Jessica Avery: Social Studies
Jessica Avery, a second-year teacher at Manitou Springs High School, decided to resign this year because she felt like she could not make the impact on students the way she initially hoped. Avery began her teaching career in 2020-2021. She teaches Foundations of Social Studies and Sociology. With the impact of COVID-19, her career as a teacher started off in a difficult and strange way. She wanted to have an impactful influence on her students and teach them applicable skills, which led to her being hard on herself and her lessons.
“One of the main ingredients that led me to resign was not having enough time to feel like I could produce quality work, ” Avery said. “I feel like I don’t have enough time as an educator to create meaningful instruction, to be present with my students, to follow up with timely ongoing feedback, collaborate on different lessons and then to communicate to stakeholders: parents, students, colleagues.”
Each teacher at MSHS is provided one ninety minute plan period a day; but school events, such as assemblies, helping students and colleagues, responding to emails and grading assignments takes up most of that time. Teachers are left with little time to plan lessons and make curriculum during the school day. This factor impacted Avery the most, as her main goal as a teacher was to plan to produce effective lessons and curriculum that would teach her students valuable lessons.
I feel like I don’t have enough time as an educator to create meaningful instruction, to be present with my students, to follow up with timely ongoing feedback, collaborate on different lessons and then to communicate to stakeholders: parents, students, colleagues.”
— Jessica Avery
“When you make your decision about what you want to do in your life, you really need to consider work and life balance,” Avery said. “And as an employee, but also as a person, you want to do something that’s inspiring but also manageable.”
Work and life balance are important to all; but as a teacher, sometimes life starts to revolve around students and curriculum. As Avery started experiencing this imbalance, it led her to consider her health and priorities. The insufficient time to prepare and conduct classes had Avery questioning herself as a teacher and the quality of her work.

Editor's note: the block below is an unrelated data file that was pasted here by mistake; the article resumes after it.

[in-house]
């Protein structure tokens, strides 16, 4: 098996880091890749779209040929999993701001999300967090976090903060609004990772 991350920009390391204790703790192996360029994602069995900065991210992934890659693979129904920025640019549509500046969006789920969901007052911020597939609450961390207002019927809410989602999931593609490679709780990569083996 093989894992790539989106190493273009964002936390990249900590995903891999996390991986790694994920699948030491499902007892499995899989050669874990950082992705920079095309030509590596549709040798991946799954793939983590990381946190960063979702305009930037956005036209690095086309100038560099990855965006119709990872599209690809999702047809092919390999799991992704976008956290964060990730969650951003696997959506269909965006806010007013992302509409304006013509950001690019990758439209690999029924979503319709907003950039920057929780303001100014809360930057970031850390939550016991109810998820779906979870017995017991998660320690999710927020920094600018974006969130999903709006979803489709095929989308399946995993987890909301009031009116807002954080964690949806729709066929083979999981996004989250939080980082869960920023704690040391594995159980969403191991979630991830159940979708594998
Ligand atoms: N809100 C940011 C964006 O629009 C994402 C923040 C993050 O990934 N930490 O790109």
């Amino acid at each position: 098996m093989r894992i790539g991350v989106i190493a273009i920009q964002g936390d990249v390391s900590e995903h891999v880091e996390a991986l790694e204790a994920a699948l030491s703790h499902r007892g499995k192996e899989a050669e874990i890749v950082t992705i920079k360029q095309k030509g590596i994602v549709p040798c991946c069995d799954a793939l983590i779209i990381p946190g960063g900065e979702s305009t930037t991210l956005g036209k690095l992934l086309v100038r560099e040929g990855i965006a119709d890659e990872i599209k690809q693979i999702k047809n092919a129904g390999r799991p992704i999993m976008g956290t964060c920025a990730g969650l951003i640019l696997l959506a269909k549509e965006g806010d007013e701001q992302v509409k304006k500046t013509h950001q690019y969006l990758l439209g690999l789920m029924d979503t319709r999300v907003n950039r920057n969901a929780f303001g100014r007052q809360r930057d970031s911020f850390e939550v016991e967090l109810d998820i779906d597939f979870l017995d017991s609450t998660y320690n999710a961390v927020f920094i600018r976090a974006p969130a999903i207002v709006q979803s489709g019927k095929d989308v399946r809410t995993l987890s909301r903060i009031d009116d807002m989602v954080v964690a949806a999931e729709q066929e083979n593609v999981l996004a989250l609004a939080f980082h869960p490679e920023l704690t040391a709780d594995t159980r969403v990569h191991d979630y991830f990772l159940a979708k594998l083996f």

“I love teaching, and I love making curriculum; but if I don’t have the means to produce a quality product and then be present with my students, rather than in my head, running through, oh, did this person get their medication? Did I write a pass for this person for Advisory? Oh, we have an assembly coming up …then I can’t be present with the people right in front of me,” Avery said.
We are losing an individual who is truly excited about education and truly wants to educate young people.”
— Brian Brown
Brian Brown, the department chair for social studies at MSHS, has worked here for about 16 years and has seen many teachers come and go. As Avery became a teacher at MSHS, Brown served as her mentor teacher and got to know her and her personality.
Brown believes that Avery has created a positive environment around her coworkers, and has been an impactful influence on the social studies department.
“We are losing an individual who is truly excited about education and truly wants to educate young people,” Brown said.
Brown described Avery as a person who puts everything into her job. “With her swimming background and the drive that she has, it is just so much fun to see the fire that she has that lights her up,” Brown said. “She kind of takes on the world that way. She’s all in. I mean, there’s no ‘maybe I’ll think about it’ when she gets involved.”
This drive could be a major contributing factor to the balance that Avery struggled to find. “You hear the term ‘burnout’ and by being in all the time, I imagine that has to be stressful for her,” Brown said.
I think if I saw the ability to have more time, that would make me want to stay because now I think it’s feasible to check off all the tasks within a given day,” Avery said. “However, not having that time makes me think that I can’t do it unless I now extend the job into my personal time.”
— Jessica Avery
Students have also noticed and adored how Avery puts in so much effort to make her curriculum fascinating and enjoyable for her and her students.
Senior Claire Kisielnicki took Sociology from Avery this year. “She’s a very kind person. You can tell that she genuinely cares about all of our students and she puts an effort to always check in on us,” Kisielnicki said. “Her understanding of everything, being a really good teacher, and the way she taught in a way that was easy for students to understand is what we will miss the most.”
Although Kisielnicki is sad to see her go, she understands Avery’s decision. “I think her resignation is understandable,” Kisielnicki said. “There was so much pressure as a teacher during COVID. She had to go through all of that and not even have a real first year of teaching. I’m sure it was so stressful, and it was probably hard for her to adjust. So I completely understand why she wants to resign. It makes sense.”
Avery has put a lot of thought into resigning, but it comes down to the unbalance of personal and work time. She loves MSHS and the students, and she loves teaching applicable skills and knowledge as well as global awareness, not just facts and dates to her students. Overall, Avery enjoyed and loved teaching, and if philosophes were different she would love to continue teaching.
“I think if I saw the ability to have more time, that would make me want to stay because now I think it’s feasible to check off all the tasks within a given day,” Avery said. “However, not having that time makes me think that I can’t do it unless I now extend the job into my personal time.”